South Carolina’s public broadcasting network is set to get at least $35 million to spend on its building needs.
The money comes from S.C. ETV’s sale of airwave space associated with its station in the Greenville market to the Federal Communication Commission. The FCC then sold space freed up by networks nationwide — including ETV’s Greenville capacity, which fetched $43.2 million — to wireless and telecommunication companies, hungry for capacity.
ETV will use money from that sale to pay for facilities projects over the next several years, including building improvements and transmission tower upgrades.
“This will help us really infuse important investment into this infrastructure,” said Linda O’Bryon, president and chief executive of Columbia-based ETV.
Legislative budget negotiators are weighing whether to let ETV spend all of the $43.2 million or only $35 million with the difference going to S.C. schools and to pay for school buses.
The money is on top of the of the state agency’s $19.2 million-a-year budget, from the state and federal governments, and other sources, including private donations.
‘Needs for many years’
ETV manages 11 TV stations, eight radio stations and an extensive microwave system to connect those stations and services, keeping ETV and S.C. Public Radio on the air.
ETV also houses transmitters for a number of federal agencies — including the National Oceanic and Atmospheric Administration’s weather-tracking system, Homeland Security Department and FBI — as well as several state agencies, including a backup system for the State Law Enforcement Division.
ETV has hundreds of microwave and broadcast towers statewide, some decades old and in need of repair or replacement, O’Bryon said.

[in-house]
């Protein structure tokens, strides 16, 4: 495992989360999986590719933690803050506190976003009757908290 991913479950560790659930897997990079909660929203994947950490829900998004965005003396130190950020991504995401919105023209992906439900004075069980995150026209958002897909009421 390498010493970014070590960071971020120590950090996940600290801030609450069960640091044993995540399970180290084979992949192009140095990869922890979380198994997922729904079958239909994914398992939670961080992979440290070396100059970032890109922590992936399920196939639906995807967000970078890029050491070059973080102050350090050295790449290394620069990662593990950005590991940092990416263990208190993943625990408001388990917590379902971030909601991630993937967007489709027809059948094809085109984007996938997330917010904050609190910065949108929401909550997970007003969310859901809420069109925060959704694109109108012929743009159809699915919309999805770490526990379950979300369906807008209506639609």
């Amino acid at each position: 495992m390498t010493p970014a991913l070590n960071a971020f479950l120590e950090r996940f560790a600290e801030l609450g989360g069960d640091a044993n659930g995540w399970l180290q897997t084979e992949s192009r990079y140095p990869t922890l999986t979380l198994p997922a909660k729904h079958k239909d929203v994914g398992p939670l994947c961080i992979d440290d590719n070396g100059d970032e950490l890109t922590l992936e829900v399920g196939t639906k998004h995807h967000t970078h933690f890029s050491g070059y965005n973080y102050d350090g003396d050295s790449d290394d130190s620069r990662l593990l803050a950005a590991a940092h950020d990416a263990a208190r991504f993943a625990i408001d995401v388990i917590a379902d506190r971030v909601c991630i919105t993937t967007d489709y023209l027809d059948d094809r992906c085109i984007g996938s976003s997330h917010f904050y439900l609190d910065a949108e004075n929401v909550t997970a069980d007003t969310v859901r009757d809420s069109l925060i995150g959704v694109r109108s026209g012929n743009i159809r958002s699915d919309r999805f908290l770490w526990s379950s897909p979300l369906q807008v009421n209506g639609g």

Other upgrades would come to equipment and facilities at the agency, including network security, hardware, wired and wireless infrastructure, streaming upgrades, cameras and software.
“These needs for many years just weren’t addressed during the recession and when there were cutbacks,” O’Bryon said, adding, in recent years, the Legislature has approved money for some improvement projects.
Budget negotiations ongoing
Twenty years ago, South Carolina was known for having one of the best educational TV networks in the country, said state Sen. Vincent Sheheen, D-Kershaw.
But, over the last decade, ETV has been barely able, financially, to deliver quality programming, Sheheen added. “ETV has been starved from technology improvements for a good 10 years and technology has rapidly changed.”
The new money will handle ETV’s building improvement needs for the next 10 years, he said.
When budget negotiators will decide how much money ETV can spend — $35 million or $43.2 million — needs remains to be seen.
House and Senate budget negotiators, who are trying to reach a compromise on differing spending proposals passed by the Legislature’s two houses, have met formally only twice since May 16. Key differences in the two proposals include how to spend money to shore up the state’s ailing pension system and whether to spend more on S.C. colleges.
The state Senate passed a continuing budget resolution earlier this week that would keep state government operating at current spending levels if a deal is not reached by July 1, when the state’s new fiscal year starts. However, lawmakers still have roughly five weeks to reach a deal before that date.
When a budget compromise is reached, the full S.C. House and Senate will return to Columbia to vote on it. The S.C. House tentatively plans to return June 6.
Four S.C. TV stations sold broadcast spectrum to the FCC for a total of almost $140 million; the agency then resold the capacity to telecommunications firms. A look at who sold what in S.C. and for how much:
$45.6 million — Nexstar Broadcasting in the Greenville-Spartanburg-Asheville, N.C., area
$44.3 million — Carolina Christian Broadcasting in the Greenville-Spartanburg-Asheville, N.C., area
$43.2 million — S.C. ETV in the Greenville-Spartanburg-Asheville, N.C., area
$5 million — Beach TV of South Carolina in the Myrtle Beach-Florence area
SOURCE: Federal Communications Commission